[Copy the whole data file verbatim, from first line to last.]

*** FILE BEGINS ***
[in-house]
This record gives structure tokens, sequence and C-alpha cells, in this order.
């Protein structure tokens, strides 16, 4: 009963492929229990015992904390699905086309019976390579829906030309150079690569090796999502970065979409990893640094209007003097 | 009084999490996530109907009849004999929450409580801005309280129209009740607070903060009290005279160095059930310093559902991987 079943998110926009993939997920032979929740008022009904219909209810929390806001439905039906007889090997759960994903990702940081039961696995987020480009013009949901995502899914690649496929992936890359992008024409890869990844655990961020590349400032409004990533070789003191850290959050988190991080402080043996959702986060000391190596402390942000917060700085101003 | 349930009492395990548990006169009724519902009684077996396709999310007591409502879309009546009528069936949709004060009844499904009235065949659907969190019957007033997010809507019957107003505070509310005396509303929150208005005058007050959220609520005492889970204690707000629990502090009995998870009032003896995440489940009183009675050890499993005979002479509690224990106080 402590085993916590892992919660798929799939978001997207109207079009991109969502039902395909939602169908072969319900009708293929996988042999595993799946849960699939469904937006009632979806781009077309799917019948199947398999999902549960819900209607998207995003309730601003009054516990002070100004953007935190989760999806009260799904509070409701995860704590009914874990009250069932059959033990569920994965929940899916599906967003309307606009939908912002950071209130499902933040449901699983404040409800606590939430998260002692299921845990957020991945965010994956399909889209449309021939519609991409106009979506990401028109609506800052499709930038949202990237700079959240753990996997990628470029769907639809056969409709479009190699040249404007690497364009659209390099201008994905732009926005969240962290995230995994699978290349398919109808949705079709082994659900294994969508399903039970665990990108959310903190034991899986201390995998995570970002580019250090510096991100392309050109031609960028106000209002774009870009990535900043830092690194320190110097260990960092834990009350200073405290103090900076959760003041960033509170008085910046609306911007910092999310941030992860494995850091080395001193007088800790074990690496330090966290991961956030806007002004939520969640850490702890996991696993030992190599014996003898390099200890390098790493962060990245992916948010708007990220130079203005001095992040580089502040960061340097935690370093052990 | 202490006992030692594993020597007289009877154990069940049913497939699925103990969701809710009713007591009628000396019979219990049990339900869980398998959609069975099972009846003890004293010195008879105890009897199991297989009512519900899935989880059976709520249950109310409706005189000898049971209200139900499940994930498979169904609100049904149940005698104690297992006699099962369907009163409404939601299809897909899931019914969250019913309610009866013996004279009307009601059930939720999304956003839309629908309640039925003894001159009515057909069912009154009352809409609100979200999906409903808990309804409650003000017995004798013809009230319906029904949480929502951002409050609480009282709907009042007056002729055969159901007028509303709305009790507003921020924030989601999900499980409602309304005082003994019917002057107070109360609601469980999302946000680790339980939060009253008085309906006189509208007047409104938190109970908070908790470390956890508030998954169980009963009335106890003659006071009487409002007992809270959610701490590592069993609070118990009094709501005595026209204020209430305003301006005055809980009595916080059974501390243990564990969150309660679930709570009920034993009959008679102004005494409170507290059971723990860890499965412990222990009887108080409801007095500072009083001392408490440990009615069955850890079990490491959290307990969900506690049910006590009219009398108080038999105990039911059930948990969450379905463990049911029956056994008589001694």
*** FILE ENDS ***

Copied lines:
[in-house]
This record gives structure tokens, sequence and C-alpha cells, in this order.
């Protein structure tokens, strides 16, 4: 009963492929229990015992904390699905086309019976390579829906030309150079690569090796999502970065979409990893640094209007003097 | 009084999490996530109907009849004999929450409580801005309280129209009740607070903060009290005279160095059930310093559902991987 079943998110926009993939997920032979929740008022009904219909209810929390806001439905039906007889090997759960994903990702940081039961696995987020480009013009949901995502899914690649496929992936890359992008024409890869990844655990961020590349400032409004990533070789003191850290959050988190991080402080043996959702986060000391190596402390942000917060700085101003 | 349930009492395990548990006169009724519902009684077996396709999310007591409502879309009546009528069936949709004060009844499904009235065949659907969190019957007033997010809507019957107003505070509310005396509303929150208005005058007050959220609520005492889970204690707000629990502090009995998870009032003896995440489940009183009675050890499993005979002479509690224990106080 402590085993916590892992919660798929799939978001997207109207079009991109969502039902395909939602169908072969319900009708293929996988042999595993799946849960699939469904937006009632979806781009077309799917019948199947398999999902549960819900209607998207995003309730601003009054516990002070100004953007935190989760999806009260799904509070409701995860704590009914874990009250069932059959033990569920994965929940899916599906967003309307606009939908912002950071209130499902933040449901699983404040409800606590939430998260002692299921845990957020991945965010994956399909889209449309021939519609991409106009979506990401028109609506800052499709930038949202990237700079959240753990996997990628470029769907639809056969409709479009190699040249404007690497364009659209390099201008994905732009926005969240962290995230995994699978290349398919109808949705079709082994659900294994969508399903039970665990990108959310903190034991899986201390995998995570970002580019250090510096991100392309050109031609960028106000209002774009870009990535900043830092690194320190110097260990960092834990009350200073405290103090900076959760003041960033509170008085910046609306911007910092999310941030992860494995850091080395001193007088800790074990690496330090966290991961956030806007002004939520969640850490702890996991696993030992190599014996003898390099200890390098790493962060990245992916948010708007990220130079203005001095992040580089502040960061340097935690370093052990 | 202490006992030692594993020597007289009877154990069940049913497939699925103990969701809710009713007591009628000396019979219990049990339900869980398998959609069975099972009846003890004293010195008879105890009897199991297989009512519900899935989880059976709520249950109310409706005189000898049971209200139900499940994930498979169904609100049904149940005698104690297992006699099962369907009163409404939601299809897909899931019914969250019913309610009866013996004279009307009601059930939720999304956003839309629908309640039925003894001159009515057909069912009154009352809409609100979200999906409903808990309804409650003000017995004798013809009230319906029904949480929502951002409050609480009282709907009042007056002729055969159901007028509303709305009790507003921020924030989601999900499980409602309304005082003994019917002057107070109360609601469980999302946000680790339980939060009253008085309906006189509208007047409104938190109970908070908790470390956890508030998954169980009963009335106890003659006071009487409002007992809270959610701490590592069993609070118990009094709501005595026209204020209430305003301006005055809980009595916080059974501390243990564990969150309660679930709570009920034993009959008679102004005494409170507290059971723990860890499965412990222990009887108080409801007095500072009083001392408490440990009615069955850890079990490491959290307990969900506690049910006590009219009398108080038999105990039911059930948990969450379905463990049911029956056994008589001694």